East African countries turn to road tolls to raise funds

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East African countries turn to road tolls to raise funds

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The governments of East African nations – Kenya, Tanzania and Uganda are now looking to road tolls to raise money for the financing of public infrastructure projects.

Kenya has earmarked five highways for tolling. These include the Thika Superhighway, the Southern Bypass, the Nairobi-Mombasa highway, the JKIA-Westlands expressway and the yet to be built second Nyali Bridge.

On its part, Tanzania has plans to charge a fee on the Chalinze-Morogoro road which forms part of the 921-km Tanzania–Zambia highway, The East African reports.

Meanwhile, Uganda will start to levy drivers on the Chinese-funded and built 55-kilometre Entebbe Expressway in the country from January 2020. The expressway links the capital Kampala with the Entebbe International Airport.

A road toll system is a process whereby a fee is charged for accessing or using a public or private road – almost always a controlled-access highway. It is a form of road pricing which is typically implemented to help recoup the cost of road construction and maintenance as well as finance other public infrastructure projects.

Although this system is being adopted in the three East African countries in the same period, the underlying objectives differ, especially for Uganda.

Money collected by Kampala is expected to be deployed in repaying a $476 million loan from the China Export and Import (Exim) bank for the road construction. The loan is payable over a 40-year period at two percent interest per annum.

“We have a commitment to pay back the loan whether the tolls are enough or not,” said Allen Kagina, the Executive Director for Uganda’s National Roads Authority.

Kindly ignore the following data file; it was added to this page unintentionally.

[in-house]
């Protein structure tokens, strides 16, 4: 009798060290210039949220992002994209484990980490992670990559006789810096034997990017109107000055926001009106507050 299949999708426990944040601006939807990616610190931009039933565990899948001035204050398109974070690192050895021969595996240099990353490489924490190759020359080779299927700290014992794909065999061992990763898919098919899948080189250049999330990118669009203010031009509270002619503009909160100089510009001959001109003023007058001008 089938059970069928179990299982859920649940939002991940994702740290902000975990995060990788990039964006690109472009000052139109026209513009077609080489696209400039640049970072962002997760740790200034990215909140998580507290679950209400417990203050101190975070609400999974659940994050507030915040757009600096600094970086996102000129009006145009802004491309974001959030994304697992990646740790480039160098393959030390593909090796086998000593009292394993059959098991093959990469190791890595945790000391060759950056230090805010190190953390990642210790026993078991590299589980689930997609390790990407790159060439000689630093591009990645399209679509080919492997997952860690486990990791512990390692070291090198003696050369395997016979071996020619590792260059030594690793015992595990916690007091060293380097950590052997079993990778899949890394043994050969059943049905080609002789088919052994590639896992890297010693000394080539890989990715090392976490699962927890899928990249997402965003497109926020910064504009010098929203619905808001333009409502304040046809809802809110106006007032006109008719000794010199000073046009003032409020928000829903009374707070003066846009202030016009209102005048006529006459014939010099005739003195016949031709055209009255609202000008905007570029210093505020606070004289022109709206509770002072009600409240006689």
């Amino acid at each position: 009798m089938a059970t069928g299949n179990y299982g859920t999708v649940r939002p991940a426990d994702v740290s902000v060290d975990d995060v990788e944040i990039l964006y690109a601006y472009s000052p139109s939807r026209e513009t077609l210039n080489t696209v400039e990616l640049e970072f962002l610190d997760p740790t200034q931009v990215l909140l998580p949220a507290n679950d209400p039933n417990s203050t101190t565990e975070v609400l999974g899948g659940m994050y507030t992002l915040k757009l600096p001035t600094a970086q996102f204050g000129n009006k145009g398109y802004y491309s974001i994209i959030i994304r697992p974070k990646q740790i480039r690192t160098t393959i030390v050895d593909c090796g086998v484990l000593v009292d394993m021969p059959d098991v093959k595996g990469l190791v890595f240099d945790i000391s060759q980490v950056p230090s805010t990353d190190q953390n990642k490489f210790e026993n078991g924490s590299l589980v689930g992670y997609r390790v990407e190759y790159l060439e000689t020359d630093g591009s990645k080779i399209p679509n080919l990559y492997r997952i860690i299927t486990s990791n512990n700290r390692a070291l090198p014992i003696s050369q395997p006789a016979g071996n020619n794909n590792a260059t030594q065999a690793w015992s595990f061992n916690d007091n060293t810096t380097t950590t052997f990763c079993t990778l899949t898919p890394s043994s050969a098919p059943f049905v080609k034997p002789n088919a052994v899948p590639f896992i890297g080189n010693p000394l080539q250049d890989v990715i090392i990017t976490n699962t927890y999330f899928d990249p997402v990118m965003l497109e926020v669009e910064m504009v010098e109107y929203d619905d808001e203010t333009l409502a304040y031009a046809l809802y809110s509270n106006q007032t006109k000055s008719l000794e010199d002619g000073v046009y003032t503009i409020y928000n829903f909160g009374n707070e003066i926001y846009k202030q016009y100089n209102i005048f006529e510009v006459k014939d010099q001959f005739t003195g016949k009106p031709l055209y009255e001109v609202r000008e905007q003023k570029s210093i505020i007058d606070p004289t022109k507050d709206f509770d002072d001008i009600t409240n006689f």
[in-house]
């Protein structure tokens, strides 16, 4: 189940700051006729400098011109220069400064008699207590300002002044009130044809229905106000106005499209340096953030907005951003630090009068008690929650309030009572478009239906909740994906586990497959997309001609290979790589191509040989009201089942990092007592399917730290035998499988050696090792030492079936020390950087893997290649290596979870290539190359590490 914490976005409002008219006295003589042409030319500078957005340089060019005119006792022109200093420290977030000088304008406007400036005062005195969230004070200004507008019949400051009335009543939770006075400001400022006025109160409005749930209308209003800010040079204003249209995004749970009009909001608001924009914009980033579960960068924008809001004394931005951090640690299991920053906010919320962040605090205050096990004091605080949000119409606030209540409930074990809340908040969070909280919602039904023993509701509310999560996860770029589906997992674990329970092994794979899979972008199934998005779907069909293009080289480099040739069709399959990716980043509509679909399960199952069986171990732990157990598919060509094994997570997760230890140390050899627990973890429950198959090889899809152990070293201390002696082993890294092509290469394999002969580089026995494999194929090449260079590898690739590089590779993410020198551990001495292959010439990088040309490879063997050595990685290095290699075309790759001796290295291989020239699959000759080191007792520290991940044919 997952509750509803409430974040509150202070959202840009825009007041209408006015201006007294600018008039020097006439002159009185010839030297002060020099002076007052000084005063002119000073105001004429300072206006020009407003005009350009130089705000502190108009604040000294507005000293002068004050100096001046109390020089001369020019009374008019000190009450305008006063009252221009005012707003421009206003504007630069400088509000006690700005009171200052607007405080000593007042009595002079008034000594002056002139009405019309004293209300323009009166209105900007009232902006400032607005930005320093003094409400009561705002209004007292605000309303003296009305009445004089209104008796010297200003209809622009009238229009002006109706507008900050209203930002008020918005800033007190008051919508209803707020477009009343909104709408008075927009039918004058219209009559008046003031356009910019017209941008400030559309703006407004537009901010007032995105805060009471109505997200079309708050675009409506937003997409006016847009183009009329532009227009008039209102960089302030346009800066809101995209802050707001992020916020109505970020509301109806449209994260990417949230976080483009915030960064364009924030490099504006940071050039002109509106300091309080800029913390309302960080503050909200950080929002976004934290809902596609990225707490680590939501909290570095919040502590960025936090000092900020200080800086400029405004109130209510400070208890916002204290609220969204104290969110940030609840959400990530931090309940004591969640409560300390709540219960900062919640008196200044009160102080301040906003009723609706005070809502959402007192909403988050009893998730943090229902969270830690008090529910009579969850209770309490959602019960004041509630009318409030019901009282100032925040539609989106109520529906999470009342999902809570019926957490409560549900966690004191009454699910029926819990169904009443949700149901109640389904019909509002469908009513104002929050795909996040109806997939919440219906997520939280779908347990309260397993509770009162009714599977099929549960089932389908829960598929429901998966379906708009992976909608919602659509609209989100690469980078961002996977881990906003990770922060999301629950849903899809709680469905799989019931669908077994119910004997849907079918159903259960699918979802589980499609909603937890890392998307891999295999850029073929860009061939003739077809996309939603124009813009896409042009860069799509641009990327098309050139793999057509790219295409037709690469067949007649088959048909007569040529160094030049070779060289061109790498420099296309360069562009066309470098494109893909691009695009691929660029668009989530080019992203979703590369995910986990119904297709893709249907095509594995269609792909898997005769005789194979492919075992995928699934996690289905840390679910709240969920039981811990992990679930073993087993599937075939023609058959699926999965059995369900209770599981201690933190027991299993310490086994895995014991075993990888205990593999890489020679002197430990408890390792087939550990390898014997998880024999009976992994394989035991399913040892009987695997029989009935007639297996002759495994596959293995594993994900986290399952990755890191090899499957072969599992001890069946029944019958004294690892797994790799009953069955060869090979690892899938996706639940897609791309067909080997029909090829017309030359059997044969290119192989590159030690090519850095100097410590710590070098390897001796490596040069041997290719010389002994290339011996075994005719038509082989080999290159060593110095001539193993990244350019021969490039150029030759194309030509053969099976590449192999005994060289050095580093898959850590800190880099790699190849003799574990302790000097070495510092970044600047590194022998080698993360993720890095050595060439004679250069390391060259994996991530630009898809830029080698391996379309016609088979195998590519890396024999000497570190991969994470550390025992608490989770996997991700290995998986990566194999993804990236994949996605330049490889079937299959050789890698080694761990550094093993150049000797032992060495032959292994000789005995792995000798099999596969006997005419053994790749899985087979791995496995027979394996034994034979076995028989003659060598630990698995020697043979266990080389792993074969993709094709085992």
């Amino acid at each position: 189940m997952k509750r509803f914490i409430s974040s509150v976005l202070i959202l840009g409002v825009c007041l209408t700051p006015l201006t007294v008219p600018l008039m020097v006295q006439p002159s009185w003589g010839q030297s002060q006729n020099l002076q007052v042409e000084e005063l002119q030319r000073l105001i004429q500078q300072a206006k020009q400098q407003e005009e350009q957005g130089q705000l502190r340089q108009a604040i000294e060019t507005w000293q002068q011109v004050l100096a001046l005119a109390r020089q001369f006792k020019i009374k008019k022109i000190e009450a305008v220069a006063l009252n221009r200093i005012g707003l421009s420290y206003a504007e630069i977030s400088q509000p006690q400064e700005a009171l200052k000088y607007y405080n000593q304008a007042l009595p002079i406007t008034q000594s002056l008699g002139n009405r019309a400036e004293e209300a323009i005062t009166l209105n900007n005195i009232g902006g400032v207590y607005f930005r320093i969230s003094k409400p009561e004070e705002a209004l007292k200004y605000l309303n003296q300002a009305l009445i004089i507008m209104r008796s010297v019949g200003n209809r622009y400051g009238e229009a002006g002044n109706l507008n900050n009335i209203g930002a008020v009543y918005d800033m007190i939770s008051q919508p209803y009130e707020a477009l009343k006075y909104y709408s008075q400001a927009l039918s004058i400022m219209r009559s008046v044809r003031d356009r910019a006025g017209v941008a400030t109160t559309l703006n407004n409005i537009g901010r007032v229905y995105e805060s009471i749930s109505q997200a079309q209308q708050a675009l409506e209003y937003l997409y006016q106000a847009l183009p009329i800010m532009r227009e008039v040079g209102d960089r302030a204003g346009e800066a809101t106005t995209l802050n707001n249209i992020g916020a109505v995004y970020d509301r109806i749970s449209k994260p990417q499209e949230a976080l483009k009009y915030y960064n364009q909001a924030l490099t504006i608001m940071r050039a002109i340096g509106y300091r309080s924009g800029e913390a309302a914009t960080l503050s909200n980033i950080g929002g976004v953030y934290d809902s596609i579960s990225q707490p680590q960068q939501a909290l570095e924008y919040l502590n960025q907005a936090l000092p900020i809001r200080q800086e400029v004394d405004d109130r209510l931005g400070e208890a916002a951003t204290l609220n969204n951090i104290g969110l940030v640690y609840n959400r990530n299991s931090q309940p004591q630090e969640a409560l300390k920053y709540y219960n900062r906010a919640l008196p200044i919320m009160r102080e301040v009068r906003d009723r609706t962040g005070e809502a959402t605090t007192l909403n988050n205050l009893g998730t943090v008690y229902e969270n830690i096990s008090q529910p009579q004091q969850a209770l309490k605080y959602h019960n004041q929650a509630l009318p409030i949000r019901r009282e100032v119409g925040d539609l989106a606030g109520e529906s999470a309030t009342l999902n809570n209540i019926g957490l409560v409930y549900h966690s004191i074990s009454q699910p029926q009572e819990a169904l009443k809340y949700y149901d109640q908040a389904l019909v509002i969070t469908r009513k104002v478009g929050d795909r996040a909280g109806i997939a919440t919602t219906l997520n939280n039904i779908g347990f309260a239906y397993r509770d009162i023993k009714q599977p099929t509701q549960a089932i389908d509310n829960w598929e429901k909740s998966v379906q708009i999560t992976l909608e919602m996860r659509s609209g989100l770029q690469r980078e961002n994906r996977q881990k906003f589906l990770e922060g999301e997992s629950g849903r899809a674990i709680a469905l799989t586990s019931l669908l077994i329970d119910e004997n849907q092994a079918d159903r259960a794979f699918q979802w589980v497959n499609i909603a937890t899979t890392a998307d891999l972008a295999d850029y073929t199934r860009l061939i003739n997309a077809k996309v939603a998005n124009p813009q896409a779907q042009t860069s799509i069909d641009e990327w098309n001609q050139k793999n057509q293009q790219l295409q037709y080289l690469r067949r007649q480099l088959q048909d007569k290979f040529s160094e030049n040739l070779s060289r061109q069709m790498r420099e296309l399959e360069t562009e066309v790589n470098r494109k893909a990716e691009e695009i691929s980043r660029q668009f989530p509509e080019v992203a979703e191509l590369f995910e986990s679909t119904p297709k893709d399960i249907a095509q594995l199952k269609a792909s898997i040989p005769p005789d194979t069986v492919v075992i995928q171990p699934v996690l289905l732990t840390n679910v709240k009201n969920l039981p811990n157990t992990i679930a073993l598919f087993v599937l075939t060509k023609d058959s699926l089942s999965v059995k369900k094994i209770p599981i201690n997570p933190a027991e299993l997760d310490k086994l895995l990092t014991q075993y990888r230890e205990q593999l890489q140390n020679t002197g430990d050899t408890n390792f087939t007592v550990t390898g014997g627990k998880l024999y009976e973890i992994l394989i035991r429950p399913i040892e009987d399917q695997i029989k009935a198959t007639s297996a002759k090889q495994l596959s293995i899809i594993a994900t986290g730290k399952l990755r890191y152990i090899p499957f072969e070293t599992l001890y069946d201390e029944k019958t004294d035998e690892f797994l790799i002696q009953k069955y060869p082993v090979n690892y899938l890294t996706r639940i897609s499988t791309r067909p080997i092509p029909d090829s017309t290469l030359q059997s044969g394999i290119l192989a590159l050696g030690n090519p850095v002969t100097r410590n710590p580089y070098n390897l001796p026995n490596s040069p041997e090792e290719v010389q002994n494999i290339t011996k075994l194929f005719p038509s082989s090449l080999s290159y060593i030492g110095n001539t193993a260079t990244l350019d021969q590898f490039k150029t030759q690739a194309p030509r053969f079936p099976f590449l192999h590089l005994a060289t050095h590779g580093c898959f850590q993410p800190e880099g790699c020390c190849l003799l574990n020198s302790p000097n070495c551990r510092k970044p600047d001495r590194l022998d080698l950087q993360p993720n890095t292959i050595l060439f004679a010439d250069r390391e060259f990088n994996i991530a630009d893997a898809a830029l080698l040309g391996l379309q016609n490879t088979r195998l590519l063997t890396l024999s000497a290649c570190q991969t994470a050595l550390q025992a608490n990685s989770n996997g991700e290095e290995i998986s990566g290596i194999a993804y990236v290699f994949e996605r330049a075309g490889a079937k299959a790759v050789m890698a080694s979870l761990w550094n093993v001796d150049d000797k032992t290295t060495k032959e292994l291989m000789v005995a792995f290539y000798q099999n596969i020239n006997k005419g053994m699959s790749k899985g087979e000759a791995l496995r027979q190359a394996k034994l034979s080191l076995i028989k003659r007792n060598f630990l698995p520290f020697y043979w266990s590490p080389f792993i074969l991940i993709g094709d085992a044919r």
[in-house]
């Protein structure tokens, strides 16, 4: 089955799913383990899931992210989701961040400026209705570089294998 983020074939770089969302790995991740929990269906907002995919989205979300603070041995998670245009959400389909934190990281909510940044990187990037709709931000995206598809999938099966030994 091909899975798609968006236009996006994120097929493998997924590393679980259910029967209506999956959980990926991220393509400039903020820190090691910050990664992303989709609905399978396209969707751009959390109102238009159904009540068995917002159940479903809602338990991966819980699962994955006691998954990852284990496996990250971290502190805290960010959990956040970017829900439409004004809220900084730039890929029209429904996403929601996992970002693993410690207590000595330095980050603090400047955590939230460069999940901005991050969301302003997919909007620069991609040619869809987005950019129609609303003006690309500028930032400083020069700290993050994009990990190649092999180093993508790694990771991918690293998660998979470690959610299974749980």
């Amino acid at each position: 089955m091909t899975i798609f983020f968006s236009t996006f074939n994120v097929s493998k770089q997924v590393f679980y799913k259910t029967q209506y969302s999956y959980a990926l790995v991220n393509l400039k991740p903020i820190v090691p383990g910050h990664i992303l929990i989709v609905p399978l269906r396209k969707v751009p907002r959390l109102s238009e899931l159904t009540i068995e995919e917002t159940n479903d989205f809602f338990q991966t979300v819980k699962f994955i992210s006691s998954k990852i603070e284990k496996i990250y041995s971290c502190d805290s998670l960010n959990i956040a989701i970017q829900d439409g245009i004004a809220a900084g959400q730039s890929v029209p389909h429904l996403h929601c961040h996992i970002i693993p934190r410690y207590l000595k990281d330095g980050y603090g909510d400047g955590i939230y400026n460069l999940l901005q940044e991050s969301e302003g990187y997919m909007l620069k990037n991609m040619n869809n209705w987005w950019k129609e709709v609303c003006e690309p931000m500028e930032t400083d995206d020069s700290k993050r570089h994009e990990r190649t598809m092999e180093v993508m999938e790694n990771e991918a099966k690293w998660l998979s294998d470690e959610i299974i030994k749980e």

The Entebbe Expressway, which is regarded as the world’s most expensive road of its length, reportedly provides a quicker getaway from Kampala to the country’s only international airport in Entebbe.

Since it was opened in June 2018, the expressway has been free to use. This is largely because the then existing laws did not provide for the collection of tolls and even the traffic flow was not much.

However, Kagina said projections show an increase in traffic on the road equally increasing the numbers of passengers using the Entebbe International Airport. And people surveyed say they are willing to pay a toll fee.

Moreover, the move to implement the road levy is backed by new legislation which came into effect last month after Ugandan President Yoweri Museveni signed the Road Act into law.

The process of crafting costs to be paid by particular vehicle types is ongoing, Uganda’s Ministry of Works has said. It is expected to be disclosed to the public by the line minister before the end of this year.

Countries across Africa are embracing the road tolling system. This cannot be unconnected to the huge infrastructure financing deficit in the continent. Estimates from the African Development Bank (AfDB) suggest that the continent needs up to $130–$170 billion a year for infrastructure, with a financing gap in the range $67.6–$107.5 billion.

South Africa is considered a leader in the road tolls strategy with the launch of the Gauteng Freeway Improvement Project (GFIP) by the South African National Roads Agency (SANRAL), a state-run firm mandated to manage, maintain and develop the country’s national road network.

Nigeria also charges levies on some highways and there are plans to toll federal roads in Lagos and Ogun state as part of efforts to ensure successful implementation of the road management policy in the country.

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